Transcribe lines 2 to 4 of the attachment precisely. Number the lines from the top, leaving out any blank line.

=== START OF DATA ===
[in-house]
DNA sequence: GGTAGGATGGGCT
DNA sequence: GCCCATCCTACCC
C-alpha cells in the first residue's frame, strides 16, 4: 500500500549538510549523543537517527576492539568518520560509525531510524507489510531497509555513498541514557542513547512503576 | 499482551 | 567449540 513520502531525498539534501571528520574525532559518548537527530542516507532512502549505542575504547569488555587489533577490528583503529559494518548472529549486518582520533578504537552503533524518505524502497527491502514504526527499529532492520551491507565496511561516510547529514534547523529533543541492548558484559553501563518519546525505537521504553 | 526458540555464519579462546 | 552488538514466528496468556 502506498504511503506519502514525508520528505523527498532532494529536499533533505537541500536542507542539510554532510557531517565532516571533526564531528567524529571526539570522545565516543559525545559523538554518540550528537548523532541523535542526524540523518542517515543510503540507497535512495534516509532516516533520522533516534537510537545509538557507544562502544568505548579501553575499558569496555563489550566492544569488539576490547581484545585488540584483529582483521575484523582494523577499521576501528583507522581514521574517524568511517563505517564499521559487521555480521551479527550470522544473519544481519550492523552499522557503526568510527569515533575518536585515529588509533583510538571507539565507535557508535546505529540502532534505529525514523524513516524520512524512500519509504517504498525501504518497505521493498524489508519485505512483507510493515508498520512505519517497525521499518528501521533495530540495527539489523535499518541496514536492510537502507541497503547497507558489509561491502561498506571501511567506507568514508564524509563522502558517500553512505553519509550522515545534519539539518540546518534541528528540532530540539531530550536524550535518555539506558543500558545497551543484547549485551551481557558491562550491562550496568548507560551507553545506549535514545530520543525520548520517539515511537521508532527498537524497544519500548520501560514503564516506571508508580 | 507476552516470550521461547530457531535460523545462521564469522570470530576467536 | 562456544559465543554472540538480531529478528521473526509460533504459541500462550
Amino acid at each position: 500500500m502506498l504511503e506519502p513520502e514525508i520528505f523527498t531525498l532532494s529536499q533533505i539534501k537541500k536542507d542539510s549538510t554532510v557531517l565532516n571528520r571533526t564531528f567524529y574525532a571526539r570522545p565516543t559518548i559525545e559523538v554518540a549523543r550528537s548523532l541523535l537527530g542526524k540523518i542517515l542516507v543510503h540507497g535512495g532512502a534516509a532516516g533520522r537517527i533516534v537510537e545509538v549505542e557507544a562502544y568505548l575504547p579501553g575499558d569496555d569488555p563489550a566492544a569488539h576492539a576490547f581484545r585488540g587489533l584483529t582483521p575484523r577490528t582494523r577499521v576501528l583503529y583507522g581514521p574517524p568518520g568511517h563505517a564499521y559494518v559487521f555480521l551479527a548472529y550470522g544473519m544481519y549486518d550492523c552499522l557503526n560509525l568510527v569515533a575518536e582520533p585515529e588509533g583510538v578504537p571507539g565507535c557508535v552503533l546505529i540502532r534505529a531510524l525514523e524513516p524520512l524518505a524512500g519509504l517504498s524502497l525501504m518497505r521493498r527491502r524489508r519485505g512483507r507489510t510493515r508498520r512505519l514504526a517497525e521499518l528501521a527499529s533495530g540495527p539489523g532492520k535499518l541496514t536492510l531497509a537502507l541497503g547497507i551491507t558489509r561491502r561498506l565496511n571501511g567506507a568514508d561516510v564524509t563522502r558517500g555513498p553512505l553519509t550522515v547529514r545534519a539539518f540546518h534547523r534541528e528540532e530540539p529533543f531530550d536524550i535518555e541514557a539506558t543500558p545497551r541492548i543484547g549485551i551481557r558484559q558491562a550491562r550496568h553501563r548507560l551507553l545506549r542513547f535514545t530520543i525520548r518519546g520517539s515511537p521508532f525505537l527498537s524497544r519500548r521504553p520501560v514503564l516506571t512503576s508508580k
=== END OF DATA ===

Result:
DNA sequence: GGTAGGATGGGCT
DNA sequence: GCCCATCCTACCC
C-alpha cells in the first residue's frame, strides 16, 4: 500500500549538510549523543537517527576492539568518520560509525531510524507489510531497509555513498541514557542513547512503576 | 499482551 | 567449540 513520502531525498539534501571528520574525532559518548537527530542516507532512502549505542575504547569488555587489533577490528583503529559494518548472529549486518582520533578504537552503533524518505524502497527491502514504526527499529532492520551491507565496511561516510547529514534547523529533543541492548558484559553501563518519546525505537521504553 | 526458540555464519579462546 | 552488538514466528496468556 502506498504511503506519502514525508520528505523527498532532494529536499533533505537541500536542507542539510554532510557531517565532516571533526564531528567524529571526539570522545565516543559525545559523538554518540550528537548523532541523535542526524540523518542517515543510503540507497535512495534516509532516516533520522533516534537510537545509538557507544562502544568505548579501553575499558569496555563489550566492544569488539576490547581484545585488540584483529582483521575484523582494523577499521576501528583507522581514521574517524568511517563505517564499521559487521555480521551479527550470522544473519544481519550492523552499522557503526568510527569515533575518536585515529588509533583510538571507539565507535557508535546505529540502532534505529525514523524513516524520512524512500519509504517504498525501504518497505521493498524489508519485505512483507510493515508498520512505519517497525521499518528501521533495530540495527539489523535499518541496514536492510537502507541497503547497507558489509561491502561498506571501511567506507568514508564524509563522502558517500553512505553519509550522515545534519539539518540546518534541528528540532530540539531530550536524550535518555539506558543500558545497551543484547549485551551481557558491562550491562550496568548507560551507553545506549535514545530520543525520548520517539515511537521508532527498537524497544519500548520501560514503564516506571508508580 | 507476552516470550521461547530457531535460523545462521564469522570470530576467536 | 562456544559465543554472540538480531529478528521473526509460533504459541500462550